Justin Timberlake is the latest artist to get a huge payday be selling his song catalog. Timberlake has a respectable 200+ song catalog dating back to his days as a member of N’SYNC. And now that catalog belongs to Hipgnosis Songs Capital, the same fund that has closed similar deals with other artists like Kenny Chesney and the estate of the late Leonard Cohen.
Terms of the deal were not made official, but several respectable outlets have pegged the value of the sale at a bit over $100 million.
While many of those high prices for publishing rights and recordings were believed to be driven by the pandemic (during which more and more people were stuck home listening to music), the Timberlake/Hipgnosis deal shows that there are still some big paydays out there to be had.
The sale gives Hipgnosis full ownership of what was previously Timberlake’s own financial interest in the approximately 200 songs he’s written or co-written over the years, including such hits as “SexyBack” and “Cry Me a River.” Anything Timberlake writes going forward wouldn’t be included in this agreement.
Merck Mercuriadis, founder and CEO of Hipgnosis, released a typical press statement celebrating the deal, citing Timberlake’s artistic legacy and his abilities as a songwriter:
“Justin Timberlake is not only one of the most influential artists of the last 20 years but he’s also one of the greatest songwriters of all time. His hit songs including ‘Cry Me A River,’ ‘Rock Your Body,’ ‘SexyBack,’ ‘My Love,’ ‘What Goes Around… Comes Around,’ ‘Suit & Tie,’ ‘Mirrors’ and ‘Can’t Stop The Feeling’ are amongst the most iconic of the period.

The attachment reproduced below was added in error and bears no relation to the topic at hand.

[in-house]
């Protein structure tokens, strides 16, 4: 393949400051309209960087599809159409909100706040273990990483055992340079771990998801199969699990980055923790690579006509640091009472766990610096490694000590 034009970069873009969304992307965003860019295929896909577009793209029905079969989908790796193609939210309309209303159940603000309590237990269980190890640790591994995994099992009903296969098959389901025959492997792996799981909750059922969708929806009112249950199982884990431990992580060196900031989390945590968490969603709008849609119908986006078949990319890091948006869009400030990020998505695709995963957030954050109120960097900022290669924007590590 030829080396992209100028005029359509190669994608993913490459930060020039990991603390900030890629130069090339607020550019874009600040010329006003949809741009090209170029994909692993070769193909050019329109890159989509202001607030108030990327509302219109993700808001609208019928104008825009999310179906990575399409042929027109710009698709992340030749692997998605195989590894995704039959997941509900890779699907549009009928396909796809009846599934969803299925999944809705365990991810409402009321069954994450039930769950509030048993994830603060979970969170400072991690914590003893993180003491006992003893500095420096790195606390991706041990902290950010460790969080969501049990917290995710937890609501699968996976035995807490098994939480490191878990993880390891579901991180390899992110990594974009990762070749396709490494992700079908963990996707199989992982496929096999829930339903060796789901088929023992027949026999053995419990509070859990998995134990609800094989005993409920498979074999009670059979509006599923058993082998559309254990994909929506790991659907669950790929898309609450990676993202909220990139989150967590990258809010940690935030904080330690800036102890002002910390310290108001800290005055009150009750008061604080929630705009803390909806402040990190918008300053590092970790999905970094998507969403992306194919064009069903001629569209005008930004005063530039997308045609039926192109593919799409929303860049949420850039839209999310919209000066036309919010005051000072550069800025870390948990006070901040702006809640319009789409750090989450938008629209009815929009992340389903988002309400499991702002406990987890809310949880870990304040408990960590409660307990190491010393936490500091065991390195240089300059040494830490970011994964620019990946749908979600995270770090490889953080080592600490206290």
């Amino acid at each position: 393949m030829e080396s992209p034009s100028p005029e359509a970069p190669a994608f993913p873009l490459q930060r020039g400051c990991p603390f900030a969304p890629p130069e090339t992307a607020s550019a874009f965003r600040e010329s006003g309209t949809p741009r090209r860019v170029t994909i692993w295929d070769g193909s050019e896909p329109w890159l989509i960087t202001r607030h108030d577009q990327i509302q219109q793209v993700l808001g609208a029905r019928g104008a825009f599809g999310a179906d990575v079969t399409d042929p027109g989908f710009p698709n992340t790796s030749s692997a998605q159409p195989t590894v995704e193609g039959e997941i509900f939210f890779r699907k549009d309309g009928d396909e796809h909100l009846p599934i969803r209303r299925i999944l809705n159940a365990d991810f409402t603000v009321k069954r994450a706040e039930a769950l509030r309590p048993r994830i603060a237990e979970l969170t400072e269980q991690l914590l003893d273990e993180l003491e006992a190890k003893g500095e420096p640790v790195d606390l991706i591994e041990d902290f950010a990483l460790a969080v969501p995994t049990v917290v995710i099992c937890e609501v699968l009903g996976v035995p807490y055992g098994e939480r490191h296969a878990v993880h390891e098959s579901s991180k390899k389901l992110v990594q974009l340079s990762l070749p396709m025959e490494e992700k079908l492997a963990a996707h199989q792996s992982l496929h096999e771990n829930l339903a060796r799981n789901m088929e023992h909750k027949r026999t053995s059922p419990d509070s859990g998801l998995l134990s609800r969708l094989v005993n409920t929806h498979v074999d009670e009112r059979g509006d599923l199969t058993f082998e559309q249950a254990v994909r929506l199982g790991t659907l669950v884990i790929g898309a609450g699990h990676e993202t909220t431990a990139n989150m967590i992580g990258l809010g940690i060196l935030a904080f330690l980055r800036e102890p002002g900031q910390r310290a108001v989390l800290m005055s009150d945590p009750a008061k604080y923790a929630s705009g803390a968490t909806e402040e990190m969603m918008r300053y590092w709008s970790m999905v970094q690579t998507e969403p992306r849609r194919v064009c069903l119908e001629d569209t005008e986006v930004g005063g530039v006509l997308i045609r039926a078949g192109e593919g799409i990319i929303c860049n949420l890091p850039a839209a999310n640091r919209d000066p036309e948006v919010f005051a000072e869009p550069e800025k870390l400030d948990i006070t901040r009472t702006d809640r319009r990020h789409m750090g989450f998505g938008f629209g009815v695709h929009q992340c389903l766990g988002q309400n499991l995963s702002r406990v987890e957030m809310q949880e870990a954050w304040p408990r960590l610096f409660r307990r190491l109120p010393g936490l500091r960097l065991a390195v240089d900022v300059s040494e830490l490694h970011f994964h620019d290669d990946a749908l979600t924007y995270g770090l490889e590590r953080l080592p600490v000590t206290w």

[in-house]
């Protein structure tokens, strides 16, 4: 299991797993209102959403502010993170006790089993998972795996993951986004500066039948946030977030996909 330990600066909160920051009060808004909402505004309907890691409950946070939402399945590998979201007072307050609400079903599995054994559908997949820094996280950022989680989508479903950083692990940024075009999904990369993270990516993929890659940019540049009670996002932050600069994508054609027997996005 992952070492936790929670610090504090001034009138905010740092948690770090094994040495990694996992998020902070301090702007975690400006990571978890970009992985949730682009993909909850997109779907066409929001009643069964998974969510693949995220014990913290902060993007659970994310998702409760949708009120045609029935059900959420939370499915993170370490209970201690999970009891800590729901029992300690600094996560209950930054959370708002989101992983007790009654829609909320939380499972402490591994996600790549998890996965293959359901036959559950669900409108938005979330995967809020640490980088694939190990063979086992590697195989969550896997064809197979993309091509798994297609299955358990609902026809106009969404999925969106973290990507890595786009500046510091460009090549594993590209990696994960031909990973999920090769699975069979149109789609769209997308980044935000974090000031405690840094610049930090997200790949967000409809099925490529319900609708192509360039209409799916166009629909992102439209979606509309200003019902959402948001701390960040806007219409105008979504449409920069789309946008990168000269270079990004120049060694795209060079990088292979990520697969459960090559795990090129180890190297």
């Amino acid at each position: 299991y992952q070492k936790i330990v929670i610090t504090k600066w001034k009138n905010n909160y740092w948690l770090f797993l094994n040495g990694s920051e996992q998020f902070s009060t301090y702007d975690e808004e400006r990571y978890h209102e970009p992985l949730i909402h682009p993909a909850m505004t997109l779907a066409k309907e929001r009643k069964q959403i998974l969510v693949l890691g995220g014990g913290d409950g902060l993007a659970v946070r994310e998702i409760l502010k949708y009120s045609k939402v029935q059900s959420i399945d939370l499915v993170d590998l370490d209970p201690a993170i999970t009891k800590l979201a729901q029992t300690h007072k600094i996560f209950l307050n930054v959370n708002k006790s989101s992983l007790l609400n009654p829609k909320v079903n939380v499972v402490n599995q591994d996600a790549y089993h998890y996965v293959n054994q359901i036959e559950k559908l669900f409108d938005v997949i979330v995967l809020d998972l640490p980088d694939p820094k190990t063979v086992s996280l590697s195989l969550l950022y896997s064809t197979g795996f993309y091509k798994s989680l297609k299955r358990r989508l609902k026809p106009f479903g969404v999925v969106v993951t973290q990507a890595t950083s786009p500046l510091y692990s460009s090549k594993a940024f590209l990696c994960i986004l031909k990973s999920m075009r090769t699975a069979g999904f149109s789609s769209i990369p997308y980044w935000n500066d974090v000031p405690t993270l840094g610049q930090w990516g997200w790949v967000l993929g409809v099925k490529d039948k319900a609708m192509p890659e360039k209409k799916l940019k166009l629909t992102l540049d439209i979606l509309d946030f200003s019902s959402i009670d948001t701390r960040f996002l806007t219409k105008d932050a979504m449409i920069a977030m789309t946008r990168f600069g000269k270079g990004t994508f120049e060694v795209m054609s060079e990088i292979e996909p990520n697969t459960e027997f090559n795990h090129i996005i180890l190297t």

“Putting this deal together has been a complete labour of love…This is the beginning of what we believe will be an incredible relationship important to us all.”
Timberlake also released a statement of his own:
“I am excited to be partnering with Merck and Hipgnosis – he values artists and their creative work and has always been a strong supporter of songwriters and storytelling. I look forward to entering this next chapter.”
While Timberlake has been active in the music biz since he was a teenager, he’s still one of the younger artists to have closed such a comprehensive deal to his song rights. The practice has been embraced by the biggest artists of older generations, like Bob Dylan and Bruce Springsteen, as a way to cash in and also simplify matters of inheritance. But Timberlake joins other younger artists like John Legend who have made such deals, probably in order to strike while the iron is hot, since many business analysts think that the market could still begin to cool down soon.